January 13, 2017 4:01 pm
Updated: January 13, 2017 9:15 pm

Justin Trudeau under fire for saying he’ll ‘phase out’ oilsands

WATCH: Responding to a question about approving pipelines, Prime Minister Justin Trudeau said "We can't shut down the oilsands tomorrow. We need to phase them out. We need to manage the transition off of our dependence on fossil fuels."

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The leader of Alberta’s Wildrose party says Justin Trudeau’s comments Friday about a “phase out” of the oilsands have “confirmed Albertans’ worst fears.”

“He wants to shut down Alberta’s oilsands,” Brian Jean said on his Facebook page, where he posted video of the prime minister’s remarks at a town hall in Ontario. “Let him be warned; he’ll have to go through me and four million other Albertans first.”

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Speaking in Peterborough, Ont., Trudeau was asked how the Liberal government could protect the environment and be aware of climate change while still approving pipelines.

A man asked: “I appreciate your words on global warming and climate change, though imagine my shock when I saw the Kinder Morgan pipeline going through (applause) as the result of a flawed process that you agreed was flawed in the first place and needed to be replaced. Now, with the election in the south, I think Keystone XL is going to rear its ugly head again and I’d like to know what the policy of your government really is going to be on climate change, global warming and pipelines.”

READ MORE: Donald Trump’s win doesn’t change Canada’s carbon pricing plan: Trudeau

Trudeau said it’s a fundamental responsibility of government to get the country’s resources to market in a responsible, sustainable and inclusive manner.

WATCH: Justin Trudeau faces tough questions on day 2 of cross-Canada road trip

“I’ve said time and time again — and you’re all tired of hearing me say it — you can’t make a choice between what’s good for the environment and what’s good for the economy.

“We can’t shut down the oilsands tomorrow. We need to phase them out, we need to manage the transition off of our dependence on fossil fuels. That is going to take time and in the meantime, we have to manage that transition.”

READ MORE: Pan-Canadian climate plan announced without Saskatchewan, Manitoba 

He said part of the transition would be putting a price on carbon.

“Alberta has now put an absolute cap on oilsands emissions and that absolute cap is folded into our plan,” Trudeau said.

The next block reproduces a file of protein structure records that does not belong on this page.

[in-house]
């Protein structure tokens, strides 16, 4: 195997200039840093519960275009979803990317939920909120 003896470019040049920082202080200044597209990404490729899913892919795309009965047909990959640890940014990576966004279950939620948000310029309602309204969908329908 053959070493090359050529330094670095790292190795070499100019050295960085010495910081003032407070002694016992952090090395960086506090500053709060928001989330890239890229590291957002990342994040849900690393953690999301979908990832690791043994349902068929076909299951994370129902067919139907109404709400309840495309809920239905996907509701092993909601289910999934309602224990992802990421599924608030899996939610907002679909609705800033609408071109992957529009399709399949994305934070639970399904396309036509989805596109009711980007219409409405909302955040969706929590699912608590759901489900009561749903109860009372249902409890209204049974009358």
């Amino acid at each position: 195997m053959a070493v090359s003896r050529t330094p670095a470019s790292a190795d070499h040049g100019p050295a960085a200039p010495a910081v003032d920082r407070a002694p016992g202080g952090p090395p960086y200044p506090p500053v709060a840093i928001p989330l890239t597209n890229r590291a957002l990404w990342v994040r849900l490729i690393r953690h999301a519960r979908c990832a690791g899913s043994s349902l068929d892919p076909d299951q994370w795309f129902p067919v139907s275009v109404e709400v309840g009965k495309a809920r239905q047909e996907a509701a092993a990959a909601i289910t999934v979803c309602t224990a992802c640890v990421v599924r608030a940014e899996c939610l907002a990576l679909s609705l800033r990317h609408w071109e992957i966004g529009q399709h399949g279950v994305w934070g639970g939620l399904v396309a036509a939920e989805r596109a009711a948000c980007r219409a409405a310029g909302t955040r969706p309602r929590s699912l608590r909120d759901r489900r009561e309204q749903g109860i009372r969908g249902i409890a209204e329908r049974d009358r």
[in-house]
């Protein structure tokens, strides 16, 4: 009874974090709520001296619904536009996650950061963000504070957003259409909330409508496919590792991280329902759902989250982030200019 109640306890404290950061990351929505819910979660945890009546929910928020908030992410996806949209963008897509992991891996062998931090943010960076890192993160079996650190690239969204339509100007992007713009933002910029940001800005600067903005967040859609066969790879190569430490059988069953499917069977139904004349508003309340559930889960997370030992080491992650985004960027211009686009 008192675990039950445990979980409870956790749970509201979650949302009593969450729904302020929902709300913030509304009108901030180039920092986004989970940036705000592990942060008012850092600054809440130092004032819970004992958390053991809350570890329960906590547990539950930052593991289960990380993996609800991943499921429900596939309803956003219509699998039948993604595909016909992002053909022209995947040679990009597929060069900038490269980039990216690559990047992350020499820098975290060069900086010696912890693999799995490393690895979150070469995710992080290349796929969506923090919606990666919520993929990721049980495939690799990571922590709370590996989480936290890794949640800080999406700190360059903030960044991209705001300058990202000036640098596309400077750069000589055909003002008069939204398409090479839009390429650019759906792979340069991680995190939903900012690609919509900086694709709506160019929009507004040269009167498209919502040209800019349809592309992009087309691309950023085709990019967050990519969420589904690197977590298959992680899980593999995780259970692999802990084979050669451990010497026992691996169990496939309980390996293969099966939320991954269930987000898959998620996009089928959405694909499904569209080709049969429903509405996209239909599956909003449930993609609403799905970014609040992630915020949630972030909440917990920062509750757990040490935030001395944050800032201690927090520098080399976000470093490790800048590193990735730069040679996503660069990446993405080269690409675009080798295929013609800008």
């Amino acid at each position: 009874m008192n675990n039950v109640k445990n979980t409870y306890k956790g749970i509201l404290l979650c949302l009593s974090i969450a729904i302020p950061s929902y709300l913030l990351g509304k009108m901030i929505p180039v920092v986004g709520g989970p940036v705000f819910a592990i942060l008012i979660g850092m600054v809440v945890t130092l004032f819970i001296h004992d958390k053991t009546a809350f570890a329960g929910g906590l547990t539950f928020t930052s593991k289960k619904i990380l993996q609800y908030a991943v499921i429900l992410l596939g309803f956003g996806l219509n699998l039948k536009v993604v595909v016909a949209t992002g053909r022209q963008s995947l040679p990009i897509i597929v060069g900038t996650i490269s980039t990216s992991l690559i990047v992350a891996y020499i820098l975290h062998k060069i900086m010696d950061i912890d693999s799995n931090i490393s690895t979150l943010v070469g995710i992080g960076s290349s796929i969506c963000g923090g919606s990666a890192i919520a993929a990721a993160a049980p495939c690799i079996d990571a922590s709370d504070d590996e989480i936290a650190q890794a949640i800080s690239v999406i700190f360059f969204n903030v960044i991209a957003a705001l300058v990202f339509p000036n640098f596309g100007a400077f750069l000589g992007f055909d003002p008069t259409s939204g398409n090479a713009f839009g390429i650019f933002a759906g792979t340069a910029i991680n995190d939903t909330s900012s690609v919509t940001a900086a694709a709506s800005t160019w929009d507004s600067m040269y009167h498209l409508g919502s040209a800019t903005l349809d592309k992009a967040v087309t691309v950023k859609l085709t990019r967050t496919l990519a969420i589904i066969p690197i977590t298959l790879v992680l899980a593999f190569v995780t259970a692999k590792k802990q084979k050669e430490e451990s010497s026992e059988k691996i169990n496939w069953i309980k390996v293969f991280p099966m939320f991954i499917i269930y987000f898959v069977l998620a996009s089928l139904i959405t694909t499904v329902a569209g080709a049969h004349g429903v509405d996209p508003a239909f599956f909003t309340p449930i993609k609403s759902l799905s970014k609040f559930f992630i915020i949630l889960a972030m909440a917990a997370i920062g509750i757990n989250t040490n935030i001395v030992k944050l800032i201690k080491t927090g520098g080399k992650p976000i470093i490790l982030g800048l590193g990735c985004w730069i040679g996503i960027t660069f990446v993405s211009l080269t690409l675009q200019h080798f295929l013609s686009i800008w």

“So the question isn’t, Are we going to shut down the oilsands tomorrow? It’s, We’ve put a limit on oilsands emissions that people are going to have to stay under.”

READ MORE: Justin Trudeau confronted by sobbing Ontario woman over cost of hydro bill 

“This shows how Trudeau really feels about Alberta and working families,” Jean said in his Facebook post.

In a news release, he said Trudeau had “confirmed Albertans’ worst fears about his Liberal government and its plans for our energy sector.”

Jean said the economic benefits of the oilsands are “immeasurable” and provide hundreds of thousands of good-paying jobs for Canadians. He also pointed out their revenues have been “gobbled up” in equalization payments.

Watch below: For the second time in a week, comments made about slowing down development in Alberta’s oilsands generated a wave of anger. On Tuesday it was Jane Fonda and on Friday it was Prime Minister Justin Trudeau. Tom Vernon reports.

In a video posted to Twitter Friday afternoon, Premier Rachel Notley said the oilsands are “not going anywhere anytime soon.”

“How long into the future will the world need oil?” she questioned. “Oil and gas will help power the global economy for generations to come. And our job is to make sure that Alberta’s product is the first in line. That’s why we’re working with industry to position Alberta as a global energy leader.

“The bottom line: Alberta’s oil and gas industry and the people who work in it are the best in the world and we’re not going anywhere anytime soon.”

Alberta’s Liberal leader asked that Trudeau clarify the comments.

“All of us, including the oil and gas industry, already recognise that we are in a transition to cleaner energy,” David Swann said. “In the current international economic climate the industry does not need any more uncertainty about its future. We need our prime minister to not only support this industry, the economic engine of the country, but to communicate that clearly.”

“I want to be very clear that we support the oilsands development and it’s important that we see these oilsands as part of a transition to a cleaner economy, cleaner energy,” Swann told Global News. “So, let’s not be hasty, let’s not be arbitrary, let’s be sure that we get this transition right and ensure that we don’t disrupt either economies or jobs or indeed the international markets with this.”

“Given Justin Trudeau’s recent pipeline approvals I believe he should be given the benefit of the doubt and a chance to clarify his remarks,” Swann said.

READ MORE: Helicopter pilot opens up about Jane Fonda’s oilsands tour: ‘she was being given so much misinformation’ 

PC interim leader Ric McIver said he was disappointed by Trudeau’s comments.

“It’s unfortunate to see him side with Hollywood celebrities by vowing to phase out our oilsands,” McIver said. “Albertans expect better from our Prime Minister.”

© 2017 Global News, a division of Corus Entertainment Inc

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